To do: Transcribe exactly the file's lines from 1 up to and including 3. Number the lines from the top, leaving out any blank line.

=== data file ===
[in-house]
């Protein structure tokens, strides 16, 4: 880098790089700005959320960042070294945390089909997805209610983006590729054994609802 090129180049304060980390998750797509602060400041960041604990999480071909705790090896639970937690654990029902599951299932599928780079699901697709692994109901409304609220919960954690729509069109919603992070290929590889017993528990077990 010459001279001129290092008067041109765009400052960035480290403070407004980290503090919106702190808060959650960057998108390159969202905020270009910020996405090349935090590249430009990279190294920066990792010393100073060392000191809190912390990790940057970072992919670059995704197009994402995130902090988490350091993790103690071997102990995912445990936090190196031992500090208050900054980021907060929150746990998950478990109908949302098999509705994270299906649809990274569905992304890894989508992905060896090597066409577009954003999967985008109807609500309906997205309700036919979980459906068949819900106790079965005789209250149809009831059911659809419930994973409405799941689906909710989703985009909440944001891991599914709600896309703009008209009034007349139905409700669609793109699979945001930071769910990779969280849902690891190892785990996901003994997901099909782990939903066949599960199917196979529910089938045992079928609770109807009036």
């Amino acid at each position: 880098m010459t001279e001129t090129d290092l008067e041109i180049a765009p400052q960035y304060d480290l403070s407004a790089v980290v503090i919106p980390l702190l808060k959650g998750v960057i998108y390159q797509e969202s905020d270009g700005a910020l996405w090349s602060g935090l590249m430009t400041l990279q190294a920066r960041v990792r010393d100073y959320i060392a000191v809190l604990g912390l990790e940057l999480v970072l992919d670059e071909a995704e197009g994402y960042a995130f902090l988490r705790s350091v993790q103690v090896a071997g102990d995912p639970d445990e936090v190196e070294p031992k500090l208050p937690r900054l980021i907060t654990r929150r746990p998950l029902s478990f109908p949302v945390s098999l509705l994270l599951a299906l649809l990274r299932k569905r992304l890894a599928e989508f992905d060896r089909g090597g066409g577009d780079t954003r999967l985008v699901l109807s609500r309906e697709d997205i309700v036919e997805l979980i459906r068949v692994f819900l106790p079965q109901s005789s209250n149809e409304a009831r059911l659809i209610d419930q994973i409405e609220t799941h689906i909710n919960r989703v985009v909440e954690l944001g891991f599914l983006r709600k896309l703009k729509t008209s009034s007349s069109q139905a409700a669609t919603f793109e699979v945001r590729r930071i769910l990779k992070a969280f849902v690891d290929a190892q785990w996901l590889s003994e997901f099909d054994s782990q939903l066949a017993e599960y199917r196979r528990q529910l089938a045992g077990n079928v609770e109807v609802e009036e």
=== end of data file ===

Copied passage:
[in-house]
């Protein structure tokens, strides 16, 4: 880098790089700005959320960042070294945390089909997805209610983006590729054994609802 090129180049304060980390998750797509602060400041960041604990999480071909705790090896639970937690654990029902599951299932599928780079699901697709692994109901409304609220919960954690729509069109919603992070290929590889017993528990077990 010459001279001129290092008067041109765009400052960035480290403070407004980290503090919106702190808060959650960057998108390159969202905020270009910020996405090349935090590249430009990279190294920066990792010393100073060392000191809190912390990790940057970072992919670059995704197009994402995130902090988490350091993790103690071997102990995912445990936090190196031992500090208050900054980021907060929150746990998950478990109908949302098999509705994270299906649809990274569905992304890894989508992905060896090597066409577009954003999967985008109807609500309906997205309700036919979980459906068949819900106790079965005789209250149809009831059911659809419930994973409405799941689906909710989703985009909440944001891991599914709600896309703009008209009034007349139905409700669609793109699979945001930071769910990779969280849902690891190892785990996901003994997901099909782990939903066949599960199917196979529910089938045992079928609770109807009036």
């Amino acid at each position: 880098m010459t001279e001129t090129d290092l008067e041109i180049a765009p400052q960035y304060d480290l403070s407004a790089v980290v503090i919106p980390l702190l808060k959650g998750v960057i998108y390159q797509e969202s905020d270009g700005a910020l996405w090349s602060g935090l590249m430009t400041l990279q190294a920066r960041v990792r010393d100073y959320i060392a000191v809190l604990g912390l990790e940057l999480v970072l992919d670059e071909a995704e197009g994402y960042a995130f902090l988490r705790s350091v993790q103690v090896a071997g102990d995912p639970d445990e936090v190196e070294p031992k500090l208050p937690r900054l980021i907060t654990r929150r746990p998950l029902s478990f109908p949302v945390s098999l509705l994270l599951a299906l649809l990274r299932k569905r992304l890894a599928e989508f992905d060896r089909g090597g066409g577009d780079t954003r999967l985008v699901l109807s609500r309906e697709d997205i309700v036919e997805l979980i459906r068949v692994f819900l106790p079965q109901s005789s209250n149809e409304a009831r059911l659809i209610d419930q994973i409405e609220t799941h689906i909710n919960r989703v985009v909440e954690l944001g891991f599914l983006r709600k896309l703009k729509t008209s009034s007349s069109q139905a409700a669609t919603f793109e699979v945001r590729r930071i769910l990779k992070a969280f849902v690891d290929a190892q785990w996901l590889s003994e997901f099909d054994s782990q939903l066949a017993e599960y199917r196979r528990q529910l089938a045992g077990n079928v609770e109807v609802e009036e």